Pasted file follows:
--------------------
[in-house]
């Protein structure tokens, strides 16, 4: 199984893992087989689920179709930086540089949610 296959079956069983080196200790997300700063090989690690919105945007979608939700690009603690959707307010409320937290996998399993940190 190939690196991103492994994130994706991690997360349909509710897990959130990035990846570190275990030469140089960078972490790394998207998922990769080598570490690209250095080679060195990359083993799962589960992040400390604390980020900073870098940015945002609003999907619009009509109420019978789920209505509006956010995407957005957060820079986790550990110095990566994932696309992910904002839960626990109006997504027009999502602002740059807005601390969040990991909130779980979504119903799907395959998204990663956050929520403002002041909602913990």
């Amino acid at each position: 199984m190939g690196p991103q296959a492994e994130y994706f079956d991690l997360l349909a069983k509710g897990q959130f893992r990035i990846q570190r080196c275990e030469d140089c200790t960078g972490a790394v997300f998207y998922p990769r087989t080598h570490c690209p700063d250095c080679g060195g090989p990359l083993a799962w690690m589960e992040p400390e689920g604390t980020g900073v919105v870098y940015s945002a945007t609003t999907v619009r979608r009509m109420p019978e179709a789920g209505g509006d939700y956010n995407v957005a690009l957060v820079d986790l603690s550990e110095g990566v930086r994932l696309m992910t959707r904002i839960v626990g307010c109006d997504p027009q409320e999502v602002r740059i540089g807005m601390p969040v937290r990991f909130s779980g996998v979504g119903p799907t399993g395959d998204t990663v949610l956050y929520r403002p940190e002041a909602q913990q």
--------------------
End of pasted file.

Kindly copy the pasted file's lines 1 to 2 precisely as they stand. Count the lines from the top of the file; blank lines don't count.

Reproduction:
[in-house]
């Protein structure tokens, strides 16, 4: 199984893992087989689920179709930086540089949610 296959079956069983080196200790997300700063090989690690919105945007979608939700690009603690959707307010409320937290996998399993940190 190939690196991103492994994130994706991690997360349909509710897990959130990035990846570190275990030469140089960078972490790394998207998922990769080598570490690209250095080679060195990359083993799962589960992040400390604390980020900073870098940015945002609003999907619009009509109420019978789920209505509006956010995407957005957060820079986790550990110095990566994932696309992910904002839960626990109006997504027009999502602002740059807005601390969040990991909130779980979504119903799907395959998204990663956050929520403002002041909602913990």